In divided 4-3 decision, the Missouri Supreme Court upheld portions of a lower bench ruling to limit revenues cities can derive from traffic fines.

Supreme Court of Missouri, Photo courtesy of Missouri Supreme Court

The high court agreed that a law restricting traffic fines in St. Louis County is unconstitutional.  The law had capped revenues from such violations at 12.5 percent for cities within the county.

The Supreme Court opinion calls for the statewide revenue cap of 20 percent to be applied to St. Louis County. Parties involved in the case can still file motions to be heard before the Supreme Court issues its order.  The high court’s decision was written by Judge Mary R. Russell, who was joined by three judges.

The issue has its roots in the aftermath of the 2014 unrest in Ferguson, when it became known that cities in the area were leaning heavily on court fines and fees to finance city services.

The state legislature responded with a law – Senate Bill 5 – capping the amount of fines and fees those municipalities could retain from minor traffic violations.

It lowered the percentage all communities can apply toward their annual general operating revenue from 30 percent to 20 percent, but further lowered the amount for cities in St. Louis County to 12.5 percent.

The cities sued in court, securing a decision the law was illegally targeting one area – St. Louis County – for special treatment.  The Supreme Court backed up the lower court, saying the state failed to offer any evidence of substantial justification to meet requirements which allow for “special laws” in Missouri.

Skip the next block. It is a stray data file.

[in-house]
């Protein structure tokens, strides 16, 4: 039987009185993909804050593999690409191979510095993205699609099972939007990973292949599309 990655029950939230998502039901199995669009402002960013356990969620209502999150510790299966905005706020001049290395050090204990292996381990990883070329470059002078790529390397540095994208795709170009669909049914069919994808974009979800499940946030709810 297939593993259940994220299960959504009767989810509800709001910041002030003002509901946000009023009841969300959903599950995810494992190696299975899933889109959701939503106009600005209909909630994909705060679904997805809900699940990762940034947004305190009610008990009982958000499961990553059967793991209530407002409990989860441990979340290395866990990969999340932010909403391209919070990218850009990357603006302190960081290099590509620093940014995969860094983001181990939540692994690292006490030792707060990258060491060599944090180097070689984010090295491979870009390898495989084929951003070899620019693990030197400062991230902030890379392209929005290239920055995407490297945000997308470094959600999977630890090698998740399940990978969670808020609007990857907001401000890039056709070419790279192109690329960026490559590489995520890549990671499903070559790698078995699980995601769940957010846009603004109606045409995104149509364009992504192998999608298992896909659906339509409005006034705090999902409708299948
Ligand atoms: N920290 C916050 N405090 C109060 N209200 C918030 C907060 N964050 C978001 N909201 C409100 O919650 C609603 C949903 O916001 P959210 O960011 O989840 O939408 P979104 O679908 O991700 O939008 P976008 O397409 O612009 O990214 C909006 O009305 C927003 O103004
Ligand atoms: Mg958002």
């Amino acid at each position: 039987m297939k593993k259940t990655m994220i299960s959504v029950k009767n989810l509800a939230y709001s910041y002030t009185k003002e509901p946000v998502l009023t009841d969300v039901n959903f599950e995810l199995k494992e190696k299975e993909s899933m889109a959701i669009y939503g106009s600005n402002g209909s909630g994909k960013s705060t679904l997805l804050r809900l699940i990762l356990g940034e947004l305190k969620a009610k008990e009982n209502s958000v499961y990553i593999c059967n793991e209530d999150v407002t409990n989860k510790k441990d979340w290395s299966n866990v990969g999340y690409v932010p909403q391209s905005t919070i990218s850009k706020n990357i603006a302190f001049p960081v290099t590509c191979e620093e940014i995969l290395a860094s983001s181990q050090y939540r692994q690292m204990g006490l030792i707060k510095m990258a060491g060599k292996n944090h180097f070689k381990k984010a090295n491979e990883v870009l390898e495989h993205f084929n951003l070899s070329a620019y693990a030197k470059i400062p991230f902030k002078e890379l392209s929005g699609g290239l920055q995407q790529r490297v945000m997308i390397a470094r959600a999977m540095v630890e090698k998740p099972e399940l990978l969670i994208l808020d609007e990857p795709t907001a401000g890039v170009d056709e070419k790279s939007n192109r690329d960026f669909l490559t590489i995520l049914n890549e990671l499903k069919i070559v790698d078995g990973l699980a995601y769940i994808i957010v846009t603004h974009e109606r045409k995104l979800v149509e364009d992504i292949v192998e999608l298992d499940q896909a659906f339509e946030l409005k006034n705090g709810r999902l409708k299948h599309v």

Portions of the lower court ruling the cities fought to keep in place were overturned by the Supreme Court.

Senate Bill 5’s stipulation for the cities to have accredited police departments was reestablished by the high court.  It struck down the cities’ claim that the requirement is an unfunded mandate, noting the claim is premature because the cities don’t have to meet the requirement until 2021, and the state legislature could provide funding between now and then.

The Supreme Court also left in place a component of Senate Bill 5, which calls on the cities to provide an annual financial report to the state auditor.  It said the cities failed to prove the requirement placed an undue expense on them.

Judge Philip M. Hess, the chief judge of the Missouri Court of Appeals, Eastern District, served on the high court for the case in place of Judge Paul C. Wilson.

Hess wrote the dissenting view in which he disagreed with the principal opinion’s holding that Senate Bill 5 contains special laws in violation of the Missouri Constitution.  Judge Hess’s opinion would have resulted in the St. Louis County cities conforming to Senate Bill 5’s 12.5 cap on revenues from traffic fines.

State Treasurer Eric Schmitt, who sponsored Senate Bill 5 as a Republican lawmaker in 2015, had mixed feelings about the Supreme Court’s decision.

He said “Although I am disappointed with the decision to create a flat revenue limit applied statewide, the court’s upholding of the majority of the law marks a significant victory for efforts to eliminate these abusive taxation by citation schemes that hit the poor especially hard.”

State Auditor Nicole Galloway released a statement praising the court’s decision upholding Senate Bill 5’s provision for the cities to supply financial statements.

“I am pleased the court has upheld my office’s ability to hold municipal governments accountable to citizens” said Galloway.  “My office will continue to aggressively hold cities accountable to ensure they are not using their courts as the main source of revenue to prop up an otherwise unsustainable government.”